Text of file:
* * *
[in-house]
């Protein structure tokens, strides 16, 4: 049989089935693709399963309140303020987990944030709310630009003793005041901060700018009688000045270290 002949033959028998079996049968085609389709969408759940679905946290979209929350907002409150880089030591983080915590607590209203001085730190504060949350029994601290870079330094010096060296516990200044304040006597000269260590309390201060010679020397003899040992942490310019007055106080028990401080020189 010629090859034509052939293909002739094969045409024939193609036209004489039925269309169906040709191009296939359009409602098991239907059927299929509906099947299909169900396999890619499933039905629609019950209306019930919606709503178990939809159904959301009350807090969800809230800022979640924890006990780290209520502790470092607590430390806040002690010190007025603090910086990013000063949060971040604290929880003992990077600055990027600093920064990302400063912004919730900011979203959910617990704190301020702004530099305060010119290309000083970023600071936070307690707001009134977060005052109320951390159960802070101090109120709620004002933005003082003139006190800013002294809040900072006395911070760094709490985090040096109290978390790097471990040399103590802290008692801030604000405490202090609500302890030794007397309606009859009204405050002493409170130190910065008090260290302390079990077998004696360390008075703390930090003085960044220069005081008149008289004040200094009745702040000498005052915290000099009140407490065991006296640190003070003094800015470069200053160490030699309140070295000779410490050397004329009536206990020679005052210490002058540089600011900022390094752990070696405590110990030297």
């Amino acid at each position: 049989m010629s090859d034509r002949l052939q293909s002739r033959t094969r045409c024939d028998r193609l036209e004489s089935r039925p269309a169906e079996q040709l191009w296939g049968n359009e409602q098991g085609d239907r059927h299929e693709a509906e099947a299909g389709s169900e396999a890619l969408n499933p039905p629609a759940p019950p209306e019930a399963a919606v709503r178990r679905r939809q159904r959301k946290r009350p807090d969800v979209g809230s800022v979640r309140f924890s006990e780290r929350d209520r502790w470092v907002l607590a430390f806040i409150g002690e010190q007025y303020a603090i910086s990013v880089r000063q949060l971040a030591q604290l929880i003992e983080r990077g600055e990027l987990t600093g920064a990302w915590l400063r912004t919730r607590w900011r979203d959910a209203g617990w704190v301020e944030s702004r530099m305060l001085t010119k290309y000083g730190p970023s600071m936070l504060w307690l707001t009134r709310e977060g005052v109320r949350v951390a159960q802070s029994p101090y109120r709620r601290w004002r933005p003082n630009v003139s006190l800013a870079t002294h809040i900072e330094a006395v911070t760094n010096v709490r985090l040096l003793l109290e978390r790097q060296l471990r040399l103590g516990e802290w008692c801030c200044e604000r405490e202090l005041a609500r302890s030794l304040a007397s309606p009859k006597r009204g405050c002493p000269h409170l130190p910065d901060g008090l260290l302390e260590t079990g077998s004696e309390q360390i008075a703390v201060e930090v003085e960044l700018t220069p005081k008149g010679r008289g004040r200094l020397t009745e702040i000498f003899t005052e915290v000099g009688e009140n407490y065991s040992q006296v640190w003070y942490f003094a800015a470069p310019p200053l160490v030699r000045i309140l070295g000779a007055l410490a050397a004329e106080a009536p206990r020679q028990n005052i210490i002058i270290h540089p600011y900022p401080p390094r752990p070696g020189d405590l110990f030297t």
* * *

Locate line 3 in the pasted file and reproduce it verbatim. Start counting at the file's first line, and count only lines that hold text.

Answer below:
């Amino acid at each position: 049989m010629s090859d034509r002949l052939q293909s002739r033959t094969r045409c024939d028998r193609l036209e004489s089935r039925p269309a169906e079996q040709l191009w296939g049968n359009e409602q098991g085609d239907r059927h299929e693709a509906e099947a299909g389709s169900e396999a890619l969408n499933p039905p629609a759940p019950p209306e019930a399963a919606v709503r178990r679905r939809q159904r959301k946290r009350p807090d969800v979209g809230s800022v979640r309140f924890s006990e780290r929350d209520r502790w470092v907002l607590a430390f806040i409150g002690e010190q007025y303020a603090i910086s990013v880089r000063q949060l971040a030591q604290l929880i003992e983080r990077g600055e990027l987990t600093g920064a990302w915590l400063r912004t919730r607590w900011r979203d959910a209203g617990w704190v301020e944030s702004r530099m305060l001085t010119k290309y000083g730190p970023s600071m936070l504060w307690l707001t009134r709310e977060g005052v109320r949350v951390a159960q802070s029994p101090y109120r709620r601290w004002r933005p003082n630009v003139s006190l800013a870079t002294h809040i900072e330094a006395v911070t760094n010096v709490r985090l040096l003793l109290e978390r790097q060296l471990r040399l103590g516990e802290w008692c801030c200044e604000r405490e202090l005041a609500r302890s030794l304040a007397s309606p009859k006597r009204g405050c002493p000269h409170l130190p910065d901060g008090l260290l302390e260590t079990g077998s004696e309390q360390i008075a703390v201060e930090v003085e960044l700018t220069p005081k008149g010679r008289g004040r200094l020397t009745e702040i000498f003899t005052e915290v000099g009688e009140n407490y065991s040992q006296v640190w003070y942490f003094a800015a470069p310019p200053l160490v030699r000045i309140l070295g000779a007055l410490a050397a004329e106080a009536p206990r020679q028990n005052i210490i002058i270290h540089p600011y900022p401080p390094r752990p070696g020189d405590l110990f030297t």